UK Release Date: 1st January 2015
Runtime: 123 minutes
Director: James Marsh
Writer: Anthony McCarten
Starring: Eddie Redmayne, Felicity Jones, David Thewlis, Maxine Peake, Harry Lloyd, Emily Watson
Synopsis: The story of Stephen Hawking’s relationship with his first wife, Jane, his scientific research and his lifelong battle with motor neuron disease.
There’s a very British feel to the Best Actor field at the Oscars this year. It’s the battle of the genius-based biopics as Benedict Cumberbatch’s turn as Alan Turing in The Imitation Game goes head-to-head with Eddie Redmayne’s incredibly impressive take on iconic physicist Stephen Hawking in The Theory of Everything.
Whilst studying for his PhD at Cambridge University under the tutelage of Dennis Sciama (David Thewlis), Stephen Hawking (Redmayne) meets literature student Jane Wilde (Felicity Jones) at a party and is instantly smitten. Their relationship becomes more complicated, however, when Hawking is diagnosed with motor neuron disease and given two years to live.
The Theory of Everything is a strange beast of a biopic. It’s not a story about a man and his disability, nor is it the tale of a brilliant scientist and his ground-breaking work. The film is the tale of a lifelong romance and a couple perfectly suited to each other, played to delightful effect by two terrific actors in Eddie Redmayne and Felicity Jones.
| "I’m a Cosmologist. It is a kind of religion for intelligent atheists."
Redmayne’s performance as Hawking is at the forefront of everything in the film. The level of physicality he displays, contorting his body to show the various stages of the onset of Hawking’s MND, is nothing short of perfect. It’s a performance that requires real diligence and subtlety and Redmayne does it without it ever feeling as if he’s trying too hard. It’s a remarkable display.
Jones is the glue that holds The Theory of Everything together. Her understated performance is the ideal counterpoint to Redmayne and the two have real chemistry with each other. David Thewlis and Harry Lloyd also give fun, unshowy performances as Hawking’s professor and best friend respectively.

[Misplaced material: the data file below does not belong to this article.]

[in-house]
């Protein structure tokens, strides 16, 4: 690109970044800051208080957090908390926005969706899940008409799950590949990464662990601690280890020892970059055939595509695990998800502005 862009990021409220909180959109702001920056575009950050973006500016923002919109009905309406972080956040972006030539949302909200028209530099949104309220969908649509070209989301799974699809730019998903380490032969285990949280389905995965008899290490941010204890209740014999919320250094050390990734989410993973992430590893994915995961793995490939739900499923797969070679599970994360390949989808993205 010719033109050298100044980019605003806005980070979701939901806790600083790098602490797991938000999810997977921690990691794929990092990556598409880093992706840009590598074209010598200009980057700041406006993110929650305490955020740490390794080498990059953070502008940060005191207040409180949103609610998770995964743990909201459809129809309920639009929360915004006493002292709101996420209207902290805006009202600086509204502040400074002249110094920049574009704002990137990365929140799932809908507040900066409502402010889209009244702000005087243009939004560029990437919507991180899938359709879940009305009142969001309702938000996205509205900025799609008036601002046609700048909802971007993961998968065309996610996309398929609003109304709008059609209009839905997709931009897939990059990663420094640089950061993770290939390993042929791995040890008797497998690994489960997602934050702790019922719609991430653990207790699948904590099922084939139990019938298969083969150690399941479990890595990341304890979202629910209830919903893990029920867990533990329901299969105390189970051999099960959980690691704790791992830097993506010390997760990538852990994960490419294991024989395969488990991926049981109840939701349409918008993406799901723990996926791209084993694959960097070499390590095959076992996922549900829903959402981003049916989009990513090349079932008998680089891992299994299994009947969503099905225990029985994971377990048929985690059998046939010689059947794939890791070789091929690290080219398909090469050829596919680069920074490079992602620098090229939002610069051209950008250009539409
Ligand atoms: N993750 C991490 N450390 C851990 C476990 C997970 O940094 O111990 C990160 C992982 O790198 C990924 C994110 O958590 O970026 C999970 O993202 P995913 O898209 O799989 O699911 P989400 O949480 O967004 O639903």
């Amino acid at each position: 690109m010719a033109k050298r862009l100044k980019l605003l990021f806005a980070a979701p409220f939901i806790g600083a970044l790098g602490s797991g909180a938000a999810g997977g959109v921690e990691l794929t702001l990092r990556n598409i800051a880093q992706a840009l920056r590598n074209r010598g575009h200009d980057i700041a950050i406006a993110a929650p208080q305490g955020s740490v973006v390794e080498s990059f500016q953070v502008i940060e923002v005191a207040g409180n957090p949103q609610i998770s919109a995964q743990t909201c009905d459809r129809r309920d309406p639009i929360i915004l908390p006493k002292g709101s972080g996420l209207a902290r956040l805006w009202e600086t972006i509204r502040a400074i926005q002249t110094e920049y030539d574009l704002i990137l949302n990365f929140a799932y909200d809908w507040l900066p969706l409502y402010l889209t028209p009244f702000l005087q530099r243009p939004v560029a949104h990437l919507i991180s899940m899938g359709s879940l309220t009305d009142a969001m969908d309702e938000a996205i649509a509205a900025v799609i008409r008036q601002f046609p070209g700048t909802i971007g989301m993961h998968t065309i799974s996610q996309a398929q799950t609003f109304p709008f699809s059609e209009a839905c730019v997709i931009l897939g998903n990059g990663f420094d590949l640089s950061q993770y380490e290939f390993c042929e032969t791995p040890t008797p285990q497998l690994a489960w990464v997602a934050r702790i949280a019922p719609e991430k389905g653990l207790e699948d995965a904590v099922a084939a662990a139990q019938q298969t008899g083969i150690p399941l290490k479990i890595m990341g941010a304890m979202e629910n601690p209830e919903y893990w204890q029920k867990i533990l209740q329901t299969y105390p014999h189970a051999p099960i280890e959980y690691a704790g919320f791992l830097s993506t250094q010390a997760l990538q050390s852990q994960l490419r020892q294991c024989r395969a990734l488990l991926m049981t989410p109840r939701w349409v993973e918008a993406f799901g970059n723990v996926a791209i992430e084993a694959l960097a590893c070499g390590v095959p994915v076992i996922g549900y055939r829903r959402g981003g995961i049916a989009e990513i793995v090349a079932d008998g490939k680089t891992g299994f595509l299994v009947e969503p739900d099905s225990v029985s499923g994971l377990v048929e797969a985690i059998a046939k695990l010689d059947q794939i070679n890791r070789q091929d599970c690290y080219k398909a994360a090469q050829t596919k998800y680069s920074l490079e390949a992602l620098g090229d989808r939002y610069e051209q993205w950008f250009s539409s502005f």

Perhaps most impressive, though, is that The Theory of Everything resists the urge to be a standard, weepy biopic. It is warm and a touch syrupy, but it also had a perfectly judged vein of dark humour at its heart that really gives it some energy. It is willing to make jokes about disability, but they never feel as if they are jokes at Hawking’s expense. It’s a delicate balancing act that Anthony McCarten’s script manages very well indeed.
| "There should be no boundaries to human endeavour."
However, its not all plain sailing. There’s a problem with the script in the sense that The Theory of Everything loses part of the story by focusing in on the romance at its centre.
The science is almost entirely absent from the film, leaving the casual viewer with absolutely no clue what the actual significance of Hawking’s work was. There’s also a real lack of edge to Hawking, with the film painting him as a near-perfect man rather than a realistically flawed individual.
Despite these flaws, The Theory of Everything is an entertaining biopic and an example of cinema driven by performance. The direction is unshowy and the script free of flourishes. It’s all down to the work on the screen, which couldn’t be much better.
Pop or Poop?
Led by Eddie Redmayne and Felicity Jones’ best work, The Theory of Everything is a charming and affectionate biopic that is a tale befitting one of the world’s greatest living Britons.
It seems to shy away from some of the dimensions of Hawking’s life, but it does a great job of portraying his relationship with Jane and the complexities of his illness.
It’s a prestige biopic in every sense of the word, but it never feels generic – and that’s a real achievement.
Do you agree with my review? Let me know in the comments section.